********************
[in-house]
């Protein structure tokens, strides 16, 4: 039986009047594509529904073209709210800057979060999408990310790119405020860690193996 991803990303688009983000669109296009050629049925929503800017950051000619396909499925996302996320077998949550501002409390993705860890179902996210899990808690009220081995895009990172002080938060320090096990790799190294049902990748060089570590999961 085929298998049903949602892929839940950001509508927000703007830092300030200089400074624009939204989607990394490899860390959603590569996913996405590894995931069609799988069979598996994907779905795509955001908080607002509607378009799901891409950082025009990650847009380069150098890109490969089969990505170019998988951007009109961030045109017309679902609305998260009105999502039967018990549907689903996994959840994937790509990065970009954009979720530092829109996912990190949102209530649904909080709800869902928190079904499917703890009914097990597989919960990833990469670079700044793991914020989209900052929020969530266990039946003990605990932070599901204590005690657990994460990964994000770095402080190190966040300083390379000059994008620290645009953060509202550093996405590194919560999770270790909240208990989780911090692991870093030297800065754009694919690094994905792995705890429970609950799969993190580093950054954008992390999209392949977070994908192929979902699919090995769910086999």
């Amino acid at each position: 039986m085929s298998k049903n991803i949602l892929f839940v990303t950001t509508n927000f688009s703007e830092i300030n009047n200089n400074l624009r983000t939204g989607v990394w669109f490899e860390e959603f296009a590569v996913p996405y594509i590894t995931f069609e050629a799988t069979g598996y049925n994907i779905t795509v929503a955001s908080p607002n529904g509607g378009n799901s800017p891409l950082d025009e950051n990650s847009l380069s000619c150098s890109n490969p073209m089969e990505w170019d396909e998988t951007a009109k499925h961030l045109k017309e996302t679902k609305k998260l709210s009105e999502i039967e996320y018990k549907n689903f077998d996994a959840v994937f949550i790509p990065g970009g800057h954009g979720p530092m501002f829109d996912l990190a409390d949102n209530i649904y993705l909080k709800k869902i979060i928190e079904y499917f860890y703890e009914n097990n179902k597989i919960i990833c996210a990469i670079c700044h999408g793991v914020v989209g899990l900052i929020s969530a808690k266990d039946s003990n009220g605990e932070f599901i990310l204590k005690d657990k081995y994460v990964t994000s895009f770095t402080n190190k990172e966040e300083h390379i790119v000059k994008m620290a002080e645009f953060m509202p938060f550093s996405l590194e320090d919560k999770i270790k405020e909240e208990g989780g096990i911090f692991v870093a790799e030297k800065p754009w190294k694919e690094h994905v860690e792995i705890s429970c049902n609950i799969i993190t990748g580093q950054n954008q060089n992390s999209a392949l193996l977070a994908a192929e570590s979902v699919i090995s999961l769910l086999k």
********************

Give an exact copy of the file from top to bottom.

[in-house]
């Protein structure tokens, strides 16, 4: 039986009047594509529904073209709210800057979060999408990310790119405020860690193996 991803990303688009983000669109296009050629049925929503800017950051000619396909499925996302996320077998949550501002409390993705860890179902996210899990808690009220081995895009990172002080938060320090096990790799190294049902990748060089570590999961 085929298998049903949602892929839940950001509508927000703007830092300030200089400074624009939204989607990394490899860390959603590569996913996405590894995931069609799988069979598996994907779905795509955001908080607002509607378009799901891409950082025009990650847009380069150098890109490969089969990505170019998988951007009109961030045109017309679902609305998260009105999502039967018990549907689903996994959840994937790509990065970009954009979720530092829109996912990190949102209530649904909080709800869902928190079904499917703890009914097990597989919960990833990469670079700044793991914020989209900052929020969530266990039946003990605990932070599901204590005690657990994460990964994000770095402080190190966040300083390379000059994008620290645009953060509202550093996405590194919560999770270790909240208990989780911090692991870093030297800065754009694919690094994905792995705890429970609950799969993190580093950054954008992390999209392949977070994908192929979902699919090995769910086999």
């Amino acid at each position: 039986m085929s298998k049903n991803i949602l892929f839940v990303t950001t509508n927000f688009s703007e830092i300030n009047n200089n400074l624009r983000t939204g989607v990394w669109f490899e860390e959603f296009a590569v996913p996405y594509i590894t995931f069609e050629a799988t069979g598996y049925n994907i779905t795509v929503a955001s908080p607002n529904g509607g378009n799901s800017p891409l950082d025009e950051n990650s847009l380069s000619c150098s890109n490969p073209m089969e990505w170019d396909e998988t951007a009109k499925h961030l045109k017309e996302t679902k609305k998260l709210s009105e999502i039967e996320y018990k549907n689903f077998d996994a959840v994937f949550i790509p990065g970009g800057h954009g979720p530092m501002f829109d996912l990190a409390d949102n209530i649904y993705l909080k709800k869902i979060i928190e079904y499917f860890y703890e009914n097990n179902k597989i919960i990833c996210a990469i670079c700044h999408g793991v914020v989209g899990l900052i929020s969530a808690k266990d039946s003990n009220g605990e932070f599901i990310l204590k005690d657990k081995y994460v990964t994000s895009f770095t402080n190190k990172e966040e300083h390379i790119v000059k994008m620290a002080e645009f953060m509202p938060f550093s996405l590194e320090d919560k999770i270790k405020e909240e208990g989780g096990i911090f692991v870093a790799e030297k800065p754009w190294k694919e690094h994905v860690e792995i705890s429970c049902n609950i799969i993190t990748g580093q950054n954008q060089n992390s999209a392949l193996l977070a994908a192929e570590s979902v699919i090995s999961l769910l086999k």